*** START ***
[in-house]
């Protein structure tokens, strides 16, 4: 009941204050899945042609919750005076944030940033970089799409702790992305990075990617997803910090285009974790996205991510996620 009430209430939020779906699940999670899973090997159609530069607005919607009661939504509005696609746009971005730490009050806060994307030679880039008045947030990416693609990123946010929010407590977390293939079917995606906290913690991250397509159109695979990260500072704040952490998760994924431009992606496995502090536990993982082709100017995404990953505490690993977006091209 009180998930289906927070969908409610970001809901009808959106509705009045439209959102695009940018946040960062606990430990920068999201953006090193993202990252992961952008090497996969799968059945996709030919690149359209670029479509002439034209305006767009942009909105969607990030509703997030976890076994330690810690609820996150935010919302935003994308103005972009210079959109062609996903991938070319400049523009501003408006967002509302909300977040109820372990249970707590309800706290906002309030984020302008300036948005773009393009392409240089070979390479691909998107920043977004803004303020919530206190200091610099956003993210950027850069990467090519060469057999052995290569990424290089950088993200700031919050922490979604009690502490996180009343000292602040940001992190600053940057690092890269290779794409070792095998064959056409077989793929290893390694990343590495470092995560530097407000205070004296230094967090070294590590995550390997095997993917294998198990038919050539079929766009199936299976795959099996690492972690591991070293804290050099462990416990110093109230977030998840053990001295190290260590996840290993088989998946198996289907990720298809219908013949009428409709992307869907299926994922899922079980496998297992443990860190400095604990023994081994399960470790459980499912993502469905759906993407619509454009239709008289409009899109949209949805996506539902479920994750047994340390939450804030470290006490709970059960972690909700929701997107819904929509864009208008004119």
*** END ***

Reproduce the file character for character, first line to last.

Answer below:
[in-house]
């Protein structure tokens, strides 16, 4: 009941204050899945042609919750005076944030940033970089799409702790992305990075990617997803910090285009974790996205991510996620 009430209430939020779906699940999670899973090997159609530069607005919607009661939504509005696609746009971005730490009050806060994307030679880039008045947030990416693609990123946010929010407590977390293939079917995606906290913690991250397509159109695979990260500072704040952490998760994924431009992606496995502090536990993982082709100017995404990953505490690993977006091209 009180998930289906927070969908409610970001809901009808959106509705009045439209959102695009940018946040960062606990430990920068999201953006090193993202990252992961952008090497996969799968059945996709030919690149359209670029479509002439034209305006767009942009909105969607990030509703997030976890076994330690810690609820996150935010919302935003994308103005972009210079959109062609996903991938070319400049523009501003408006967002509302909300977040109820372990249970707590309800706290906002309030984020302008300036948005773009393009392409240089070979390479691909998107920043977004803004303020919530206190200091610099956003993210950027850069990467090519060469057999052995290569990424290089950088993200700031919050922490979604009690502490996180009343000292602040940001992190600053940057690092890269290779794409070792095998064959056409077989793929290893390694990343590495470092995560530097407000205070004296230094967090070294590590995550390997095997993917294998198990038919050539079929766009199936299976795959099996690492972690591991070293804290050099462990416990110093109230977030998840053990001295190290260590996840290993088989998946198996289907990720298809219908013949009428409709992307869907299926994922899922079980496998297992443990860190400095604990023994081994399960470790459980499912993502469905759906993407619509454009239709008289409009899109949209949805996506539902479920994750047994340390939450804030470290006490709970059960972690909700929701997107819904929509864009208008004119």